Nearly 30 years after Nobel laureate Linus Pauling famously and controversially suggested that vitamin C supplements can prevent cancer, a team of scientists has shown that in mice at least, vitami...
That conclusion led Gao and Dang to suspect that some other mechanism was involved, such as a protein known to be dependent on free radicals called HIF-1 (hypoxia-induced factor), which was discovered over a decade ago by Hopkins researcher and co-author Gregg Semenza, M.D., Ph.D., director of the Program in Vascular Cell Engineering. Indeed, they found that while this protein was abundant in untreated cancer cells taken from the mice, it disappeared in vitamin C-treated cells taken from similar animals.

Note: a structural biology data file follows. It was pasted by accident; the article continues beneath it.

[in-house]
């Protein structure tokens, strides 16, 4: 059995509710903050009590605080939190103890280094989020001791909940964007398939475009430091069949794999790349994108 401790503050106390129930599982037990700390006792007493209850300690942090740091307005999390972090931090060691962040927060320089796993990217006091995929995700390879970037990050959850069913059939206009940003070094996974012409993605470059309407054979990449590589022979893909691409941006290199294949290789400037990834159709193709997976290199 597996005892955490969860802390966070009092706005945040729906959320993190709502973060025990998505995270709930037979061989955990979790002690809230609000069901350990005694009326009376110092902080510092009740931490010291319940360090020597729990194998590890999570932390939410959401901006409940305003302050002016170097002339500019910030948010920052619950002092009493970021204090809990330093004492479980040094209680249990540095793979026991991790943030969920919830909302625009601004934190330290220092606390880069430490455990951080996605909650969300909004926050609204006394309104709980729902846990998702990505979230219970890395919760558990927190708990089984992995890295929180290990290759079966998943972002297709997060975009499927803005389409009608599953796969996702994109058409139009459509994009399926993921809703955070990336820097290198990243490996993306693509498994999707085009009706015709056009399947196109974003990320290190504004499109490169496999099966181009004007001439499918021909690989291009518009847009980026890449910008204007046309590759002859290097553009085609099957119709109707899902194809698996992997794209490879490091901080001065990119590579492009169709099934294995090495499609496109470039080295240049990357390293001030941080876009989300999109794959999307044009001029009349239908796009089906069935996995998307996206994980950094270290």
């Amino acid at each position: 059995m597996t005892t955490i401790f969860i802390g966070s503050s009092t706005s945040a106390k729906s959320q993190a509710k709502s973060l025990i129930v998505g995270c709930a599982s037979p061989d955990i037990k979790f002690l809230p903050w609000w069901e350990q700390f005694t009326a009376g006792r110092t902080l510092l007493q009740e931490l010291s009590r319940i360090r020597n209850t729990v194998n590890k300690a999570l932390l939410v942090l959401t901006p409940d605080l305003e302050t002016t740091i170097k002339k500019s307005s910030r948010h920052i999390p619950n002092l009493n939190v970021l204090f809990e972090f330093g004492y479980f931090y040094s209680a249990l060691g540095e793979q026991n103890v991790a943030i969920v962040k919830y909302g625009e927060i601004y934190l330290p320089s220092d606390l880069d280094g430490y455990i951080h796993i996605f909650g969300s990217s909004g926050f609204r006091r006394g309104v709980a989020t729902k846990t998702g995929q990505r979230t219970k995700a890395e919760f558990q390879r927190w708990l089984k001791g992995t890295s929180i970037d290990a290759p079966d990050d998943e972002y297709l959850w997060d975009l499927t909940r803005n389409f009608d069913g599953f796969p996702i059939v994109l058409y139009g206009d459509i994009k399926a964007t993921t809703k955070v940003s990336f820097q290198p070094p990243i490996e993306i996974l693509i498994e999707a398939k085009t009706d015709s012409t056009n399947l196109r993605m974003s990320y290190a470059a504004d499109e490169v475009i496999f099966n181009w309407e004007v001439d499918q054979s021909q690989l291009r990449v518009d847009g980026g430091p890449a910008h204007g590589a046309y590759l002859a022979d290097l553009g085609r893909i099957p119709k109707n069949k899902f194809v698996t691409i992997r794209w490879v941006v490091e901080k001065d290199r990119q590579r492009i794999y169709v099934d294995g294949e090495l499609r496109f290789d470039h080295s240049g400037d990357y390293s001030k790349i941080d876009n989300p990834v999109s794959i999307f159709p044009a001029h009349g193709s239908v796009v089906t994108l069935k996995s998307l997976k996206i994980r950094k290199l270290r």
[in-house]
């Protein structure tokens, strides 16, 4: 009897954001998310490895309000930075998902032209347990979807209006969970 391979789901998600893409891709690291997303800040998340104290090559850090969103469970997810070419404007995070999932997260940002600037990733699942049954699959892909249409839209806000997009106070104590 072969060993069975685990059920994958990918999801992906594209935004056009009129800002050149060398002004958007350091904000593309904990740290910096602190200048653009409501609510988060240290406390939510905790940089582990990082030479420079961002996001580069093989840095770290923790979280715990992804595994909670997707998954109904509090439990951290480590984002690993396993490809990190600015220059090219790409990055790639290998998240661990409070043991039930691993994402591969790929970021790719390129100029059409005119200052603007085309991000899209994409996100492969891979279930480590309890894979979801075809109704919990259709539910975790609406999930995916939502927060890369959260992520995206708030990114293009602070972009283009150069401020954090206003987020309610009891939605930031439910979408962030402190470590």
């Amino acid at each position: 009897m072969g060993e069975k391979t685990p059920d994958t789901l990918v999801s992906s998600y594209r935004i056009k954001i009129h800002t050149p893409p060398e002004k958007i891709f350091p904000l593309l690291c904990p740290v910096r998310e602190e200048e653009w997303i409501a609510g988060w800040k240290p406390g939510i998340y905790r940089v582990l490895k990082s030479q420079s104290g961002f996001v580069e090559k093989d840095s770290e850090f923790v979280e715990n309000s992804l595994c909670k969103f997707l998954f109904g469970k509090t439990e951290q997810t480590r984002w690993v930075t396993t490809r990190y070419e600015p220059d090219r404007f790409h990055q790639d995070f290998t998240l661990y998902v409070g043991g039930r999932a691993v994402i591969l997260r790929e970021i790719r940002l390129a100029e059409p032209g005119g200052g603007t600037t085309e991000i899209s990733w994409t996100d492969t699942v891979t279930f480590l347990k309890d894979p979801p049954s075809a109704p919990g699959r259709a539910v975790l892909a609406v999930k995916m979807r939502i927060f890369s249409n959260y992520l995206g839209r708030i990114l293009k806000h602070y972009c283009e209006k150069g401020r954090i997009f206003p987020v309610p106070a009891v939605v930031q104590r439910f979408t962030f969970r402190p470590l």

“When a cell lacks oxygen, HIF-1 helps it compensate,” explains Dang. “HIF-1 helps an oxygen-starved cell convert sugar to energy without using oxygen and also initiates the construction of new blood vessels to bring in a fresh oxygen supply.”
Some rapidly growing tumors consume enough energy to easily suck out the available oxygen in their vicinity, making HIF-1 absolutely critical for their continued survival. But HIF-1 can only operate if it has a supply of free radicals. Antioxidants remove these free radicals and stop HIF-1, and the tumor, in its tracks.
The authors confirmed the importance of this “hypoxia protein” by creating cancer cells with a genetic variant of HIF-1 that did not require free radicals to be stable. In these cells, antioxidants no longer had any cancer-fighting power.